A conversation about indigenous pedagogy, neuroscience and material thinking

Natalia Bilton, John Rae, Tyson Yunkaporta

Research output: Book chapter/Published conference paperChapter (peer-reviewed)peer-review

3 Citations (Scopus)


This chapter demonstrates how Indigenous pedagogy can be used in anatomy and physiology education in the tertiary sector. It is proposed that bringing Indigenous pedagogy into tertiary education may increase the engagement of Indigenous students in the first year of university study. Current literature focuses on Indigenous pedagogy applied to primary and secondary education and only one study to date has been published in the tertiary sector. In this chapter, we describe how the 8 Ways of Indigenous Knowing can inform the design of learning activities to support student engagement with anatomy and physiology across a broad range of educational settings. This chapter aims to provide a framework and starting point where academics can foster creativity in their teaching practice and help build on the discourse of Indigenous andragogy in the tertiary education sector.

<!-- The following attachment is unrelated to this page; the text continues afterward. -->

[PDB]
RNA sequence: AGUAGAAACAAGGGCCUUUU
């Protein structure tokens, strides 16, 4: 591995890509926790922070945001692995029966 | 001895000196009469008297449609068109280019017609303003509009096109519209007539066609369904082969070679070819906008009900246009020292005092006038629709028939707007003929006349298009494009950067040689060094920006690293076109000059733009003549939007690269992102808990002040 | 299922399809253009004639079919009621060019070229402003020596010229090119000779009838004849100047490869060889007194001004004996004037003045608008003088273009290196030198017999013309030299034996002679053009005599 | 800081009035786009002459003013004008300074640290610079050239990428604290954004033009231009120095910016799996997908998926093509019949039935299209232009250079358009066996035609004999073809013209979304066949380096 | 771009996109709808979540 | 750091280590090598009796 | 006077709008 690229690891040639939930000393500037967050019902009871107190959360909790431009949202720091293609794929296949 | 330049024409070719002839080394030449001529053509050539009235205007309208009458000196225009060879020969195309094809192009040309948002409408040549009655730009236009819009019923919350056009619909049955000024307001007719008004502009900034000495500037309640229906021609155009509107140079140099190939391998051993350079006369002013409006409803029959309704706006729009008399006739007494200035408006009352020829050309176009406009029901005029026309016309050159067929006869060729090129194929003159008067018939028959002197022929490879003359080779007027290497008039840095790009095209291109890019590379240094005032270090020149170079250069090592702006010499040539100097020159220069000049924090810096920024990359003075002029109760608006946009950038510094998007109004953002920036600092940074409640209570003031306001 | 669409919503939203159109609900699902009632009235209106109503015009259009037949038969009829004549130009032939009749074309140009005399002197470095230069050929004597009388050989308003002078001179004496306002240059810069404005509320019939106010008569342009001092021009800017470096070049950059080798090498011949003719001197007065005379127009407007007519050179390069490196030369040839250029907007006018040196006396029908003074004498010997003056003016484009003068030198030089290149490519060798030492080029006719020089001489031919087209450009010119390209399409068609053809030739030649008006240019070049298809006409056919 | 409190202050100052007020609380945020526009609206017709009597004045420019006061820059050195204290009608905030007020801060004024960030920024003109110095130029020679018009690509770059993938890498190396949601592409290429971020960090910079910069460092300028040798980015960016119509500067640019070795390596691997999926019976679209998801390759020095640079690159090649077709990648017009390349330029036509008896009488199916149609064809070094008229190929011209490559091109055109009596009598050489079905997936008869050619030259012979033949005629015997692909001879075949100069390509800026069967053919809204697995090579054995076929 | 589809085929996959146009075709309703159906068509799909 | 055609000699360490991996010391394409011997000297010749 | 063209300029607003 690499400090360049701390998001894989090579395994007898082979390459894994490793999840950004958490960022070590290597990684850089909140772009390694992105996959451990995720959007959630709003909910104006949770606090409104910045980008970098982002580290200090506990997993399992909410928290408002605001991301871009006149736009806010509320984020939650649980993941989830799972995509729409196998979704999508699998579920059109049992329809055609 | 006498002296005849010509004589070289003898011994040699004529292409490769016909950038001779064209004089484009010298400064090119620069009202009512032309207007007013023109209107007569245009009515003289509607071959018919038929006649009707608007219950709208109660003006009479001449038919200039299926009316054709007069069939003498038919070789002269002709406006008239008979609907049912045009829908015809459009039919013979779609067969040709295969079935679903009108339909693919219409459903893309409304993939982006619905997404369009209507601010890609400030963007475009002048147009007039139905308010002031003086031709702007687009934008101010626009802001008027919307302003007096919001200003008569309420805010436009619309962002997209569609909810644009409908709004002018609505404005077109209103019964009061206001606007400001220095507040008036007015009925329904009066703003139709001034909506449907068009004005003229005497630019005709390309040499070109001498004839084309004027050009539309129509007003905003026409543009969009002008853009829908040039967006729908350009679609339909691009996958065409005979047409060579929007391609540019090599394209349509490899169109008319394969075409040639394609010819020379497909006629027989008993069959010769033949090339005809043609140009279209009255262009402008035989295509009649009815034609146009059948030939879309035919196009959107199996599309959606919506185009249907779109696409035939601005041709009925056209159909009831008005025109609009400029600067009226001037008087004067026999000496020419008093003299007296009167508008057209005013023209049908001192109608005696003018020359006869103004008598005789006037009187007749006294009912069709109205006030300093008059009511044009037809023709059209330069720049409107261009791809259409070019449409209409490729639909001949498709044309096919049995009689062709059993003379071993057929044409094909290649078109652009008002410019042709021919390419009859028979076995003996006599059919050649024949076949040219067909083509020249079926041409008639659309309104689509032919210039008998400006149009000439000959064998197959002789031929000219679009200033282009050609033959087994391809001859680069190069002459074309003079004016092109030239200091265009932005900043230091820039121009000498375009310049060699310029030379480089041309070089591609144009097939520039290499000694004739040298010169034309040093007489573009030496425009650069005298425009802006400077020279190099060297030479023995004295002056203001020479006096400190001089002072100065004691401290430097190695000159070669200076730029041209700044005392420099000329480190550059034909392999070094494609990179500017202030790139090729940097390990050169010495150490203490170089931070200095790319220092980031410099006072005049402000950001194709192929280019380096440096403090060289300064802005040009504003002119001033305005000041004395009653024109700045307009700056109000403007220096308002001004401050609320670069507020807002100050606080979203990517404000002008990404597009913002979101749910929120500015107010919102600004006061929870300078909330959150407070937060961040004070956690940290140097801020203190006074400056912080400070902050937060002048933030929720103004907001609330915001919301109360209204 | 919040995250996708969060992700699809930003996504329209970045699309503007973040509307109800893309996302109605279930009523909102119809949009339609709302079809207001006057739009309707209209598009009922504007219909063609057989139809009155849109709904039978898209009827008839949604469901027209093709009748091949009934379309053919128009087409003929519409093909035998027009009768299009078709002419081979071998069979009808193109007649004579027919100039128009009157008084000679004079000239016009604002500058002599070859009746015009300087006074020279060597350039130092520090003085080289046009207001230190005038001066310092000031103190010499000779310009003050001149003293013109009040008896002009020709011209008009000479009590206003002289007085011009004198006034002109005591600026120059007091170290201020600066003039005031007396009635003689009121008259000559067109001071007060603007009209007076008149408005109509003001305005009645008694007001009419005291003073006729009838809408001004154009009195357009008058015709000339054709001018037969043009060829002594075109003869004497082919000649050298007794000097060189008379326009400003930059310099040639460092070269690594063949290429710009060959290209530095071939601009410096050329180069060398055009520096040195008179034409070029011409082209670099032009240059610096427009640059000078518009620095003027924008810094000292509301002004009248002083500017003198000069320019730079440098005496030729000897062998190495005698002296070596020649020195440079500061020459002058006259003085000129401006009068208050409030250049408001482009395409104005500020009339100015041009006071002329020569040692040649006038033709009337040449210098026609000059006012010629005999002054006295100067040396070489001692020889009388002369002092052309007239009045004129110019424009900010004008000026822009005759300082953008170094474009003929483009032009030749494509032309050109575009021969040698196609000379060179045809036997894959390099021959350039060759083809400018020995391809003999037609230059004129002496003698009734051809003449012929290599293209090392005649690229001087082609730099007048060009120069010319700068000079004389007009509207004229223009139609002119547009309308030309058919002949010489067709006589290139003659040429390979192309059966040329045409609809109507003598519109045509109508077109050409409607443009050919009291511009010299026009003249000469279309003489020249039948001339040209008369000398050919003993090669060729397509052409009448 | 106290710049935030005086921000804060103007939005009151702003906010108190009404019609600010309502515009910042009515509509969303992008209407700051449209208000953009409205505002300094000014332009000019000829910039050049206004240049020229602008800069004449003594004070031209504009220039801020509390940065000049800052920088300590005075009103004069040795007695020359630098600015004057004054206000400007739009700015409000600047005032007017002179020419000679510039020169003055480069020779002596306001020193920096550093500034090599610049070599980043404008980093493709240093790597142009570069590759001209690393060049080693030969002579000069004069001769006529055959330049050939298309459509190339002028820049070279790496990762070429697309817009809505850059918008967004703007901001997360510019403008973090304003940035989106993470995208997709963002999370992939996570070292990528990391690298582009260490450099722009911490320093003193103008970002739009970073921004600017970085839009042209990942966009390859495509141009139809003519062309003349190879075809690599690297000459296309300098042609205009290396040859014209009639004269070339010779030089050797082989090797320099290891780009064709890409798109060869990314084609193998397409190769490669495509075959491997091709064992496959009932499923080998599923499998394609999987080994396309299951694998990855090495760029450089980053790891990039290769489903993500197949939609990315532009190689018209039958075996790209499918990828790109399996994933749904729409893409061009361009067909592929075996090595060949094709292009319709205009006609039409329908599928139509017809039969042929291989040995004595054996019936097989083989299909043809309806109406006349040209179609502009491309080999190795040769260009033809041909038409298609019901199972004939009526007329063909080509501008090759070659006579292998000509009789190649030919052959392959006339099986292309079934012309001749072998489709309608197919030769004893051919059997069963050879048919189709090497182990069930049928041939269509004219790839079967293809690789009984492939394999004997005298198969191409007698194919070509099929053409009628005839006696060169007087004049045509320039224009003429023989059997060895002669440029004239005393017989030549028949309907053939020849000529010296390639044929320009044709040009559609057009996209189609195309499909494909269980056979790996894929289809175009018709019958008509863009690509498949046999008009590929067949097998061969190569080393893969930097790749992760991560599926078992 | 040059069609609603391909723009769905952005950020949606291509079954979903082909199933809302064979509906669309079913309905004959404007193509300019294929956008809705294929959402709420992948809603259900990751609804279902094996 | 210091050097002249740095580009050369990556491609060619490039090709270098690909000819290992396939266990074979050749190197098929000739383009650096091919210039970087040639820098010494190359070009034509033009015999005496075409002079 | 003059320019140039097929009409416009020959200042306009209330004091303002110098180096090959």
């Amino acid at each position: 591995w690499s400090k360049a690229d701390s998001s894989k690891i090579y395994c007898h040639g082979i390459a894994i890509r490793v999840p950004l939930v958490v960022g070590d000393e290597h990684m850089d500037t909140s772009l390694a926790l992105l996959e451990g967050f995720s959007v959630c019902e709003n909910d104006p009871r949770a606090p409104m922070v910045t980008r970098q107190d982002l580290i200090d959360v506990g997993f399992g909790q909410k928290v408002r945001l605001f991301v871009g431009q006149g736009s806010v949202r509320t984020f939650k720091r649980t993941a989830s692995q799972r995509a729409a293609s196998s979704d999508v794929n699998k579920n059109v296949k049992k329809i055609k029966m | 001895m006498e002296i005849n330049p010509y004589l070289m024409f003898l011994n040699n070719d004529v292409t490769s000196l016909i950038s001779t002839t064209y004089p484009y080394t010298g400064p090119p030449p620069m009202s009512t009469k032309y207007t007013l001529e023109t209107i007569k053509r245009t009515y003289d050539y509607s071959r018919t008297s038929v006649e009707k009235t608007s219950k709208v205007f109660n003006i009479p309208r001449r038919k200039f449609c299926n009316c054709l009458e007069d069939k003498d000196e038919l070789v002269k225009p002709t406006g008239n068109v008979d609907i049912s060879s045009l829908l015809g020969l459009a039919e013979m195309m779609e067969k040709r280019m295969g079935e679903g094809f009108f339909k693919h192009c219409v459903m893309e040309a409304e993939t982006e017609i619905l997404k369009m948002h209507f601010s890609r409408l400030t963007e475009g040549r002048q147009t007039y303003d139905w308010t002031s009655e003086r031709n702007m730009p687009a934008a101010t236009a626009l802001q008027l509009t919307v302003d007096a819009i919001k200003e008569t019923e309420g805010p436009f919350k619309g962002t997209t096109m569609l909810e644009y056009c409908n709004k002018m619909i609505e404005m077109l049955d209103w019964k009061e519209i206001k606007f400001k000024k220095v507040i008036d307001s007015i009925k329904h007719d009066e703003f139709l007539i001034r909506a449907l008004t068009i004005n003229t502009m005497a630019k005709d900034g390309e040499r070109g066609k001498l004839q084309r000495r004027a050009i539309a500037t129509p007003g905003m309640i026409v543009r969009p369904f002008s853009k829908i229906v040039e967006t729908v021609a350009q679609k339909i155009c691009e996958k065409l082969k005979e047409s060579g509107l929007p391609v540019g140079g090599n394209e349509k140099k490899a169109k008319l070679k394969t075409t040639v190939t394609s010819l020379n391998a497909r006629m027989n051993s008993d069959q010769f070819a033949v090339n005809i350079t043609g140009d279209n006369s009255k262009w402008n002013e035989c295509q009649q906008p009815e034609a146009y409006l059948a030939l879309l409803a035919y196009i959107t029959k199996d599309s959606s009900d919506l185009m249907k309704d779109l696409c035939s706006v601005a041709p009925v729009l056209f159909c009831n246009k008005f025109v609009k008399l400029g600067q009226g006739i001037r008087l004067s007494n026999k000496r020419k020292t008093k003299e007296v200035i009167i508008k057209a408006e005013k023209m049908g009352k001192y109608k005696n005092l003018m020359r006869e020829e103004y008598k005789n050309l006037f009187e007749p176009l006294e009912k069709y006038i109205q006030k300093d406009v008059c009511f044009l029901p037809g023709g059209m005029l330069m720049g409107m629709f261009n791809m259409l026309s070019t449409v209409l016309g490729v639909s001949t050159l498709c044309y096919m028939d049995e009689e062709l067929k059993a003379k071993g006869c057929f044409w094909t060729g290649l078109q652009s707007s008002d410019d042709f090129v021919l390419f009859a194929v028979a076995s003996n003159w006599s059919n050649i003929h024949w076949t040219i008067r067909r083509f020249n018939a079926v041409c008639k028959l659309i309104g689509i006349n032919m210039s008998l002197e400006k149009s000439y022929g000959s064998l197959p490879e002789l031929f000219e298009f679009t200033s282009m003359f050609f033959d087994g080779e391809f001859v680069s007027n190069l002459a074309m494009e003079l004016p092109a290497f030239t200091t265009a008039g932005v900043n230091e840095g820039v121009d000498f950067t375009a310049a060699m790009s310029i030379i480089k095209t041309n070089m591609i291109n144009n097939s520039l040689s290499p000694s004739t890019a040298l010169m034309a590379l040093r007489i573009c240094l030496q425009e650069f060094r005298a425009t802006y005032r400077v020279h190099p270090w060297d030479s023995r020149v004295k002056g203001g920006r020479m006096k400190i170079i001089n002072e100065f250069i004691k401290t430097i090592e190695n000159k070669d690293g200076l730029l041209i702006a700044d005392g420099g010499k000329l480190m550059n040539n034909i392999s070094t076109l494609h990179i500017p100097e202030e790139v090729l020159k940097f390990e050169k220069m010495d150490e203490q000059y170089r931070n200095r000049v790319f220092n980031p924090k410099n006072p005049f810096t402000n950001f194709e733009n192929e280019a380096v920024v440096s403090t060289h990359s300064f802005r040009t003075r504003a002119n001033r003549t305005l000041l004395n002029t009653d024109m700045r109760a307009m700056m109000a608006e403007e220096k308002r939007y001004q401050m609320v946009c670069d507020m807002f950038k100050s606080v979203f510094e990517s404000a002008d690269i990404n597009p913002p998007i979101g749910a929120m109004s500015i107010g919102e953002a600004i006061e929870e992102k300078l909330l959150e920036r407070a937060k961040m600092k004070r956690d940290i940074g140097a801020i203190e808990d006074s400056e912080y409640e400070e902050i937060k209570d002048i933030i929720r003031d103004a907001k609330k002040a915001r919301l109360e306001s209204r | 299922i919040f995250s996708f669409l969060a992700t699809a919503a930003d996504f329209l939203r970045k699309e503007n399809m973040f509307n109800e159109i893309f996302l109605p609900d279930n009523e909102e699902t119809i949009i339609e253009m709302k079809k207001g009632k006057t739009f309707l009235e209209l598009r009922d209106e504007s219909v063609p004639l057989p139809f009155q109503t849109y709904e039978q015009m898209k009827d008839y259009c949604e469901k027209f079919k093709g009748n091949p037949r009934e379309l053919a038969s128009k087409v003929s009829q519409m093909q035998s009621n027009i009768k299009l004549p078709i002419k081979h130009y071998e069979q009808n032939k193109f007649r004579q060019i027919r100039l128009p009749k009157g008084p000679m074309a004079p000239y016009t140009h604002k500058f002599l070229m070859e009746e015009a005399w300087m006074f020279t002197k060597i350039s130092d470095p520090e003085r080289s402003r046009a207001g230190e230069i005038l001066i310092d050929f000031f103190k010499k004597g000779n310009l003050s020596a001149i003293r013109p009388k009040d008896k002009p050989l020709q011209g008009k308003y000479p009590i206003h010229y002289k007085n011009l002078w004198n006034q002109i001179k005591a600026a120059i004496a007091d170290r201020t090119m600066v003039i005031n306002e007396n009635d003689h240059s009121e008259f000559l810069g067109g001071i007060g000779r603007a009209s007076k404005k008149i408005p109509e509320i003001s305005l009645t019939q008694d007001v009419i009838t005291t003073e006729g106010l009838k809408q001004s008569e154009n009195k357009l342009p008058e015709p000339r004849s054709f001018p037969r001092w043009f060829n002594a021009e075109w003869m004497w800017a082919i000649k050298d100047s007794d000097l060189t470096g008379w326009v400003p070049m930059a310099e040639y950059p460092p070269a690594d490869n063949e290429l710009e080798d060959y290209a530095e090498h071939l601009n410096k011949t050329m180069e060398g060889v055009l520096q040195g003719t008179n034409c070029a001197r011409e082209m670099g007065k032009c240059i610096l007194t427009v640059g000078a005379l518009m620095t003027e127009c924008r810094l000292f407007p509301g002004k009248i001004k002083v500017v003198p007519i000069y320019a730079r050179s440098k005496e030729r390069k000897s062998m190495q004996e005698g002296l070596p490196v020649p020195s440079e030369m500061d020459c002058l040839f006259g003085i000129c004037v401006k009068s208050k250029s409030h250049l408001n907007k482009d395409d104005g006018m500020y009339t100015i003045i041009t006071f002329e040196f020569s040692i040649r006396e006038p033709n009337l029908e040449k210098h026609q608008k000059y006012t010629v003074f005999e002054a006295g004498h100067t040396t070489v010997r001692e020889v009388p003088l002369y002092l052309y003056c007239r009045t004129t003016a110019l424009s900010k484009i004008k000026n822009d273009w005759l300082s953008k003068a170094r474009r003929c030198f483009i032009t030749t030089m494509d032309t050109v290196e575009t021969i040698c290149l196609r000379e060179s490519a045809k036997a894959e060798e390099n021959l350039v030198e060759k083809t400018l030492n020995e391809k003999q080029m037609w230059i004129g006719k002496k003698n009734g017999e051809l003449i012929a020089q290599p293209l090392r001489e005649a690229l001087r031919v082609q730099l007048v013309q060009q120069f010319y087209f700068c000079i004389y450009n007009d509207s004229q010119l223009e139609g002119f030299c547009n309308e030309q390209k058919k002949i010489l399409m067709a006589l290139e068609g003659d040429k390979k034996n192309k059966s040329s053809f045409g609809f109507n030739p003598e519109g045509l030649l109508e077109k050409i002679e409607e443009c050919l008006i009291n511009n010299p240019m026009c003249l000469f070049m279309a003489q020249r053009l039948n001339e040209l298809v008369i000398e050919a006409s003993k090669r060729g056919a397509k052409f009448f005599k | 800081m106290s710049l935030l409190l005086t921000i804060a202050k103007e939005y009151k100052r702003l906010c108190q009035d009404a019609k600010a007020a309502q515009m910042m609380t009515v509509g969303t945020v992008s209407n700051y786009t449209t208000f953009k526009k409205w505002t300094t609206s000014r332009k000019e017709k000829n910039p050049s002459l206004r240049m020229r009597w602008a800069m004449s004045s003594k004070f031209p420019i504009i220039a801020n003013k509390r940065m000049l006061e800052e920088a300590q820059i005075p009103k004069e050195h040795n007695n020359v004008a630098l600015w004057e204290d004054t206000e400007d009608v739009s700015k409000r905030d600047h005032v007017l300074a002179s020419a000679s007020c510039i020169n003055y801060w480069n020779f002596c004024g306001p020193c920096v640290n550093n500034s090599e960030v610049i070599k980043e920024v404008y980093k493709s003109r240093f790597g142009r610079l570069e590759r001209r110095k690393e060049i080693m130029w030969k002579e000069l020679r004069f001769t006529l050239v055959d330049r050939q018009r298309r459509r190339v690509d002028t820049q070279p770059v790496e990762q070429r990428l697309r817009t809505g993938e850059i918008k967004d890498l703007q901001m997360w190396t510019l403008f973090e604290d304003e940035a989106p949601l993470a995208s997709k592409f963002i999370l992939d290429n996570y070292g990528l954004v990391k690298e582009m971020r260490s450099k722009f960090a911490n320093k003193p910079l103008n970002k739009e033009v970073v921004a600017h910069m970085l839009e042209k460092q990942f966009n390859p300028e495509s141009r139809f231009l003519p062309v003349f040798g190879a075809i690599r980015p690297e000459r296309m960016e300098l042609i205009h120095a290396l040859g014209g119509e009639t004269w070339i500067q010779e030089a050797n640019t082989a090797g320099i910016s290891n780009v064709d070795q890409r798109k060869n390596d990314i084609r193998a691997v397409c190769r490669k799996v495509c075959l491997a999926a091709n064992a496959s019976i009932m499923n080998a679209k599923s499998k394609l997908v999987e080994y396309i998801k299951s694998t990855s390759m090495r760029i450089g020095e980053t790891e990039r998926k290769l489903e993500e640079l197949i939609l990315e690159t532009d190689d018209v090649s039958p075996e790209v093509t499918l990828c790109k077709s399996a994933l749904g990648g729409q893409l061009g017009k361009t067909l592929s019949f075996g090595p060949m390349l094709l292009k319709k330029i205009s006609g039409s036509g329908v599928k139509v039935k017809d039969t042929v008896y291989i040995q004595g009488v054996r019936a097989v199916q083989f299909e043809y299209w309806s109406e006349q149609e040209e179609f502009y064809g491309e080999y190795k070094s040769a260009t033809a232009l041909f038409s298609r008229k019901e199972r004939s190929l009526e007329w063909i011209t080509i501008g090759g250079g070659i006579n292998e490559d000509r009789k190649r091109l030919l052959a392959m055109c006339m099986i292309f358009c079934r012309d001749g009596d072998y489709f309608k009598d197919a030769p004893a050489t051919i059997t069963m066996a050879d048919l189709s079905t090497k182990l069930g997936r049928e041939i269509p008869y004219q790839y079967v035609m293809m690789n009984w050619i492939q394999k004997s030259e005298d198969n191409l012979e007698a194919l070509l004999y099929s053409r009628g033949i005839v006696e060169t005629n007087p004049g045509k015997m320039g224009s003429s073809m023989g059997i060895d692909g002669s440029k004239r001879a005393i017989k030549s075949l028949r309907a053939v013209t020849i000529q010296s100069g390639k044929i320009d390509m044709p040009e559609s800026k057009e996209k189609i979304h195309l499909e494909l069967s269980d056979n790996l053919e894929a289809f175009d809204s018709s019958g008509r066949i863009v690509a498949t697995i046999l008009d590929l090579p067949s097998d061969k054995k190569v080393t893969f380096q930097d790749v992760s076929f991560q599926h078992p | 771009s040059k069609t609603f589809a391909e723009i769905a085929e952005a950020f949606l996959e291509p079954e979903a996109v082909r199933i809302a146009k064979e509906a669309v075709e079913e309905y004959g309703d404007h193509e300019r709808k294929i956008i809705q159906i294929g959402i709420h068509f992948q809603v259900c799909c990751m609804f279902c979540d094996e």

Original languageEnglish
Title of host publicationTeaching Aboriginal cultural ompetence
Subtitle of host publicationAuthentic approaches
EditorsBarbara Hill, Jillene Harris, Ruth Bacchus
Place of PublicationSingapore
Number of pages13
ISBN (Electronic)9789811572012
ISBN (Print)9789811572005
Publication statusPublished - 2020


Dive into the research topics of 'A conversation about indigenous pedagogy, neuroscience and material thinking'. Together they form a unique fingerprint.

Cite this